However, Boodoosingh suggested there be some form of parliamentary oversight of the regulations, urging the Attorney General to consider “at minimum, some form of appropriate Parliament scrutiny for regulations made by the executive where normal everyday freedoms are affected, as has occurred here.”
He said his decision should not be taken as encouragement to expand the areas of law where such regulations restrict rights and freedoms of individuals without parliamentary scrutiny or without considering whether a special majority is needed.
“It cannot become the norm for laws, in my view, especially with significant penalties attached, to be made without parliamentary input.”
In dismissing the constitutional claims of the five alleged covid19 partygoers, who claimed that the guesthouse was private property, not a public area, and they had permission to be there, Boodoosingh acknowledged the evidence which alleged confusion by police, overreach, and even abuse on how the regulations were being enforced. But he said the five could challenge these in their respective matters.
As he dealt specifically with the guidelines, Boodoosingh said they could not be subject to criminal penalties, as they were not incorporated as law. “A guideline cannot be a mandatory requirement. It may be seen as something being strongly urged; it is there for assistance; it is there to encourage a particular kind of conduct. But it is not prohibited with the sanction of a punishment and not one of imprisonment as is the case here.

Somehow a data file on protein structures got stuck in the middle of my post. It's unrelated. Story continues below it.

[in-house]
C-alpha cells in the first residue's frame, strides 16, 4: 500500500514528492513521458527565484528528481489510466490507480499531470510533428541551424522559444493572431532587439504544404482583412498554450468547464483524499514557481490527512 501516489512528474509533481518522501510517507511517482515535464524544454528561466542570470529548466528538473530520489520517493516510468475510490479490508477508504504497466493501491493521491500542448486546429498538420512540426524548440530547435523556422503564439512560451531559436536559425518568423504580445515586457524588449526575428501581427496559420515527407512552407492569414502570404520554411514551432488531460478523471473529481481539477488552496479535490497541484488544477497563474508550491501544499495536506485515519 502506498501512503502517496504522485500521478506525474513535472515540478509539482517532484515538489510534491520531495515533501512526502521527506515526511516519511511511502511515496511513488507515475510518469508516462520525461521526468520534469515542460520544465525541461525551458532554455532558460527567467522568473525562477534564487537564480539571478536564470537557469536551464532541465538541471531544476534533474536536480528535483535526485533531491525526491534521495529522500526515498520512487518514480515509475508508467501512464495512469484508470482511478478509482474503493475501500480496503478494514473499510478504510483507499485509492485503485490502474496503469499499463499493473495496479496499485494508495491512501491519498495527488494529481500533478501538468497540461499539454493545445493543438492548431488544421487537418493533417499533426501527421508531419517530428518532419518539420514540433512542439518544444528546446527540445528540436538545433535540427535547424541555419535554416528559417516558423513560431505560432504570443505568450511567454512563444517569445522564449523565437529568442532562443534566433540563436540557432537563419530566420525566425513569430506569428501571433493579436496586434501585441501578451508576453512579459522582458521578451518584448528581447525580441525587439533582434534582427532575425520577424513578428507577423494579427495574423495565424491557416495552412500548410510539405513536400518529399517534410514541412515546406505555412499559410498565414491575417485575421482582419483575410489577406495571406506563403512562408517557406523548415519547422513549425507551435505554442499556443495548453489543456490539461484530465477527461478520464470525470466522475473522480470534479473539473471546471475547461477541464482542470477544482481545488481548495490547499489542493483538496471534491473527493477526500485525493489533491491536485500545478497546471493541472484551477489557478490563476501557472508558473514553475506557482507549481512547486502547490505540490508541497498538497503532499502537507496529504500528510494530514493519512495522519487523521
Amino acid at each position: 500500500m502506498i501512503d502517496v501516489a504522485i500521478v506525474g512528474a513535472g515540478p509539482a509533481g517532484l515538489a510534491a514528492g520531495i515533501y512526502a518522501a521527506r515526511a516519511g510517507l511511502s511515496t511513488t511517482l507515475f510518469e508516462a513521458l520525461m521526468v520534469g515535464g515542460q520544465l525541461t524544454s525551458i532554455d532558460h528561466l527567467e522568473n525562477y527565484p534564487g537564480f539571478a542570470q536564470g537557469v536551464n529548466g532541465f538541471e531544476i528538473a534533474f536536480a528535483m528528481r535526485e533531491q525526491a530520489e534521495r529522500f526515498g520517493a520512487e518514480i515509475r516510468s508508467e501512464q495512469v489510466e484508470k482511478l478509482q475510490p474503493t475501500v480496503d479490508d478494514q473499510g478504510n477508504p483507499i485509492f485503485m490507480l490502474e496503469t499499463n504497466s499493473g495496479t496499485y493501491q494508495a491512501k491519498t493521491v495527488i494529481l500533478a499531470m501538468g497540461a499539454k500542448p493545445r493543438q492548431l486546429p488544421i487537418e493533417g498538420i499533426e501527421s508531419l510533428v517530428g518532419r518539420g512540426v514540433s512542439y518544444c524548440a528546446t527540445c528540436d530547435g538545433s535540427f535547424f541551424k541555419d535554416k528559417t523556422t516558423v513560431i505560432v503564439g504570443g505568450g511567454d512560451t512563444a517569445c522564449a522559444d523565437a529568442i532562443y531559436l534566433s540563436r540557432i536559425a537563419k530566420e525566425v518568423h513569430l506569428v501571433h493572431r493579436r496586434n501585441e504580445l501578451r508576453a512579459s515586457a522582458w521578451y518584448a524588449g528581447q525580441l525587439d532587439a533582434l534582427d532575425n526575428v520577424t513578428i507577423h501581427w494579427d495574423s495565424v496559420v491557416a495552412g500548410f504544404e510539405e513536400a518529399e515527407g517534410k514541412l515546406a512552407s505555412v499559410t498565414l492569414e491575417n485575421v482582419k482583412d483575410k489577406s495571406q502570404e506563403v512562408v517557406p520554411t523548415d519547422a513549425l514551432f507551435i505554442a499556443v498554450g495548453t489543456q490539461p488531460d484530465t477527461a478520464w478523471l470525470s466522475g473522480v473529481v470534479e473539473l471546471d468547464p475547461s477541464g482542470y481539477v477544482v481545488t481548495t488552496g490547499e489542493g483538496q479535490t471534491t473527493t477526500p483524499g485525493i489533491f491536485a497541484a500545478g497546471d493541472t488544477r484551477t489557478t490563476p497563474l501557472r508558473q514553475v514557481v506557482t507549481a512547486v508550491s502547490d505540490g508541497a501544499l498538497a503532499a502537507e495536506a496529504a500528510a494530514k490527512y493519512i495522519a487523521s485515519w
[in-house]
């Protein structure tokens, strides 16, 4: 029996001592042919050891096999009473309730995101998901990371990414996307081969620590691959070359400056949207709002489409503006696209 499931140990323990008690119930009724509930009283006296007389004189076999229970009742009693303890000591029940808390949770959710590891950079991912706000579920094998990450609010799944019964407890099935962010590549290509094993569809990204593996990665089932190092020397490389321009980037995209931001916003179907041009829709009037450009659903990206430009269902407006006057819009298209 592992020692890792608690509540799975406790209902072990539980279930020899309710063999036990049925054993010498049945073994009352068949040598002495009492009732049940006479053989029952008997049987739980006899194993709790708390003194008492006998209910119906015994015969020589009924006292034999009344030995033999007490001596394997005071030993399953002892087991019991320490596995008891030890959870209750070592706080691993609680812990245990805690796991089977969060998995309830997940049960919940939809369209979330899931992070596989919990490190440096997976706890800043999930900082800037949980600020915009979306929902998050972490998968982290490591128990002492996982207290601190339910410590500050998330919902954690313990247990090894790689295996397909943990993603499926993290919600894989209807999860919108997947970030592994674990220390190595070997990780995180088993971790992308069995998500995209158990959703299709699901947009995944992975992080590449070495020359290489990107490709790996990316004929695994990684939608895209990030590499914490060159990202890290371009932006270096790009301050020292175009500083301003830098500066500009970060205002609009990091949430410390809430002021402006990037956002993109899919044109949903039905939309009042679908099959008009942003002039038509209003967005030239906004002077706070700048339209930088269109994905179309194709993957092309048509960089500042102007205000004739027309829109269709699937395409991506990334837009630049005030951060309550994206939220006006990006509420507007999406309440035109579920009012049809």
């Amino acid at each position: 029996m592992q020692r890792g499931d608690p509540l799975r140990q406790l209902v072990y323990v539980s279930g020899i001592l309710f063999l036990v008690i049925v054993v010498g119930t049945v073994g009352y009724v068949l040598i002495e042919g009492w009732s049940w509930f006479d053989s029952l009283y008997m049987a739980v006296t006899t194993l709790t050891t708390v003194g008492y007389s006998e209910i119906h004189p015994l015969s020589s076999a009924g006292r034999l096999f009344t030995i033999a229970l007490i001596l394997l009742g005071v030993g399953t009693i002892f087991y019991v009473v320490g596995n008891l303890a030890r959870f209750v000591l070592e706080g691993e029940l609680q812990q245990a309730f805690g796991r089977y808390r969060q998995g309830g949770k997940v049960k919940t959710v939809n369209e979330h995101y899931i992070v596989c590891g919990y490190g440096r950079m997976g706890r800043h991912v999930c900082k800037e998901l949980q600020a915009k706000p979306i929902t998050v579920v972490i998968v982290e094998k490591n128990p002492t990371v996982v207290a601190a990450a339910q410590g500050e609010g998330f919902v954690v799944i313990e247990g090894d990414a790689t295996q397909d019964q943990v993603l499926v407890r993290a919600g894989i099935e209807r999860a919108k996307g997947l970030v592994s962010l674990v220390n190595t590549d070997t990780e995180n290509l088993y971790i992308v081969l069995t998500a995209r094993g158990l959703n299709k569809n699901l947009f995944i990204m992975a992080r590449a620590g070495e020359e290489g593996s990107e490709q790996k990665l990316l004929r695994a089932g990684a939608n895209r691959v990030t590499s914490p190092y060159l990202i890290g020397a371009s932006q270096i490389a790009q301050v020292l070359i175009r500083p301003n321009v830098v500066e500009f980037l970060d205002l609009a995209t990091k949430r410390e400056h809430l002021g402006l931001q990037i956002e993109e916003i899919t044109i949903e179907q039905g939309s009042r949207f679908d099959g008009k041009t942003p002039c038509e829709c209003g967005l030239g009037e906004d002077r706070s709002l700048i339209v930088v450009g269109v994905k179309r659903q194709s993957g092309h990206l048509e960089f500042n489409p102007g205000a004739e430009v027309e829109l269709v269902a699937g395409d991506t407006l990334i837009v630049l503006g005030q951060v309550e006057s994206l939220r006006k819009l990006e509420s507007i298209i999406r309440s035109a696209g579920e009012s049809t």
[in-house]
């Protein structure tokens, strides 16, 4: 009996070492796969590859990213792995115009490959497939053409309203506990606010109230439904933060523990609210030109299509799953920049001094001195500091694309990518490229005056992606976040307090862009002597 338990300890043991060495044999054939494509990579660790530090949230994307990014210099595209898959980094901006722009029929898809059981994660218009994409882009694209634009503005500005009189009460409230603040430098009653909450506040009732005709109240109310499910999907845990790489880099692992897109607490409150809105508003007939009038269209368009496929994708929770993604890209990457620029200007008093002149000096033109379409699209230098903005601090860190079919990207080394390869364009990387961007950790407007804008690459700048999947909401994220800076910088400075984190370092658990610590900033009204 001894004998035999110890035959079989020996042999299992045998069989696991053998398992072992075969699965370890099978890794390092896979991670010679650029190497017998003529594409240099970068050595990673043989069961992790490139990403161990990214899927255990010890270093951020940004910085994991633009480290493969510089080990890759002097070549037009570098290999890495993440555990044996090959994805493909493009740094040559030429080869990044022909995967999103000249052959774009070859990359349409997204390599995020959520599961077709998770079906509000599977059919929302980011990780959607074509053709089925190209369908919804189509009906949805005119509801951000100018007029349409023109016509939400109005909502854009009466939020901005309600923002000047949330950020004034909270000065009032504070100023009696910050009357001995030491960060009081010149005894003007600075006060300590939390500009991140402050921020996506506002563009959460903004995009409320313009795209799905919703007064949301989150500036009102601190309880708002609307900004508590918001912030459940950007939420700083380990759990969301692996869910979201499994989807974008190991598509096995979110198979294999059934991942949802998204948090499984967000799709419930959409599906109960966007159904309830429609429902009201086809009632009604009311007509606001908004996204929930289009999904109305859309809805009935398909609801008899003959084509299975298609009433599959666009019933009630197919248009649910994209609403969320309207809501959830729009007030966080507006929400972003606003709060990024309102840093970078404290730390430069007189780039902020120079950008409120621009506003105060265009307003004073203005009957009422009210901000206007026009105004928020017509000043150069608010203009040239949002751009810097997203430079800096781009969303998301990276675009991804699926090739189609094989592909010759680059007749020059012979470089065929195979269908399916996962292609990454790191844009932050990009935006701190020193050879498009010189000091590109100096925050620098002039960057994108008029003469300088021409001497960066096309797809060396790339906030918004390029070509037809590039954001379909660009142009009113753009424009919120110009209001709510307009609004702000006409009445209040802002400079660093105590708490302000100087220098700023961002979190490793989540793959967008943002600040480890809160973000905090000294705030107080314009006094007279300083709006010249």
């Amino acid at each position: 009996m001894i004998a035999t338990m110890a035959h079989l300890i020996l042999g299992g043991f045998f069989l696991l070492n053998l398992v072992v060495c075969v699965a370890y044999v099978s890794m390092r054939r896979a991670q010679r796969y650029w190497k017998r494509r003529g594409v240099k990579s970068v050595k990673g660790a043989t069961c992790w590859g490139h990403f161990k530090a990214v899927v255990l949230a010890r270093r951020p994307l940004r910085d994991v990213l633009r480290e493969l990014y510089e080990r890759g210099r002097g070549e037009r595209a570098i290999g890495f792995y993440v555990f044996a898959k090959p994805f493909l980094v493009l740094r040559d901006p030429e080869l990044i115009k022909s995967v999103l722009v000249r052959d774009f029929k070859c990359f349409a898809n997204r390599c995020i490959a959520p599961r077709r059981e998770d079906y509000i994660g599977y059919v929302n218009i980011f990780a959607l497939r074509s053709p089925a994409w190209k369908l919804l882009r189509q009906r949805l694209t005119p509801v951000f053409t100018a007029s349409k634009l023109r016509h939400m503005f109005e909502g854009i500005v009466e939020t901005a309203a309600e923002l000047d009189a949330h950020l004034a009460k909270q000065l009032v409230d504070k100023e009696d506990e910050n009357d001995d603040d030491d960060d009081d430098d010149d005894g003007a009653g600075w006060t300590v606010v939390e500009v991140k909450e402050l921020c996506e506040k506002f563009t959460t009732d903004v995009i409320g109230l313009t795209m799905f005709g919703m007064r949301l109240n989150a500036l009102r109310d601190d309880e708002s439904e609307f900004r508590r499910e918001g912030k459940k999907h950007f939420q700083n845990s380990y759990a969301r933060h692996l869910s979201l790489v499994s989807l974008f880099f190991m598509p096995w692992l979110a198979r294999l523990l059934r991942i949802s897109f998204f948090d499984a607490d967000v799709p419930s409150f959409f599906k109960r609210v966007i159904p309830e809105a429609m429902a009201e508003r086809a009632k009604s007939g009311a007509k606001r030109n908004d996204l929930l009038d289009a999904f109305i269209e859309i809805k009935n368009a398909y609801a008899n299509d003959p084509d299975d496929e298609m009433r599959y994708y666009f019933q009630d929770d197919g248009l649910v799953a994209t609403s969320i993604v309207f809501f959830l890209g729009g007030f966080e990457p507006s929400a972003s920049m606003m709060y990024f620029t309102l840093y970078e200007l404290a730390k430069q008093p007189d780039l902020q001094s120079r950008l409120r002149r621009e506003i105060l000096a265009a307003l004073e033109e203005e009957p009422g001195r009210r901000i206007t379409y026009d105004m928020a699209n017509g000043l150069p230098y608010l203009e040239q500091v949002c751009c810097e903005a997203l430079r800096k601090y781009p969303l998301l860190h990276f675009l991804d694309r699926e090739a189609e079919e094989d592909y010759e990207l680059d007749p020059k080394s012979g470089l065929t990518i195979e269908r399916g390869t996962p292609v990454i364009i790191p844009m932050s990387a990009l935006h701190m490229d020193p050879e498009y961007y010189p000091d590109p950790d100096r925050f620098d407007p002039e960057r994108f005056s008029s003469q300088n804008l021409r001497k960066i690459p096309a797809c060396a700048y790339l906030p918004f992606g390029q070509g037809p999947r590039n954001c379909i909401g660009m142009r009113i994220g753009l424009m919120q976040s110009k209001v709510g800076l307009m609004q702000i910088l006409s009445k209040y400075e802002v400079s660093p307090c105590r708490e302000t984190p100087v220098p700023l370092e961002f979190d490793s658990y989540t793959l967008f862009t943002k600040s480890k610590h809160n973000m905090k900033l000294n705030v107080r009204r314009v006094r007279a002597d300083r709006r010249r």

“The risk is that even if there may not be prosecutions for violations like this, it makes someone potentially liable at the hands of a zealous police officer.
“It makes the situation confusing for a police officer to discern what constitutes an offence and what does not. It can lead to confusion or uncertainty among citizens about what is being urged and what is prohibited.”
Boodoosingh added it is not good enough to say that if people comply with the guidelines they will not be prosecuted. He said this approach does not distinguish which aspects of conduct are prohibted and could result in criminal prosecution from those which people are simply being urged to adhere to.
“This creates uncertainty and lack of clarity for everyone. None of this is consistent with the proper application of the criminal law.”
Within the last week, there has been heated debate on covid19 regulations as they relate to private property/spaces after partygoers at Bayside Towers, Cocorite were let off with a warning by police.
Commissioner of Police Gary Griffith on Thursday called for clarity on the regulations as they relate to gatherings on private property.
Representing the State in the two claims were Senior Counsel Reginald Armour, Rishi Dass, Raphael Ajodhia, Svetlana Dass, Savi Ramhit, Diane Katwaroo and Lianne Thomas.
Representing the five men and the pundit were Anand Ramlogan SC, Renuka Rambhajan, Douglas Bayley, Jared Jagroo, Che Dindial, Ganesh Saroop and Vishaal Siewsaran.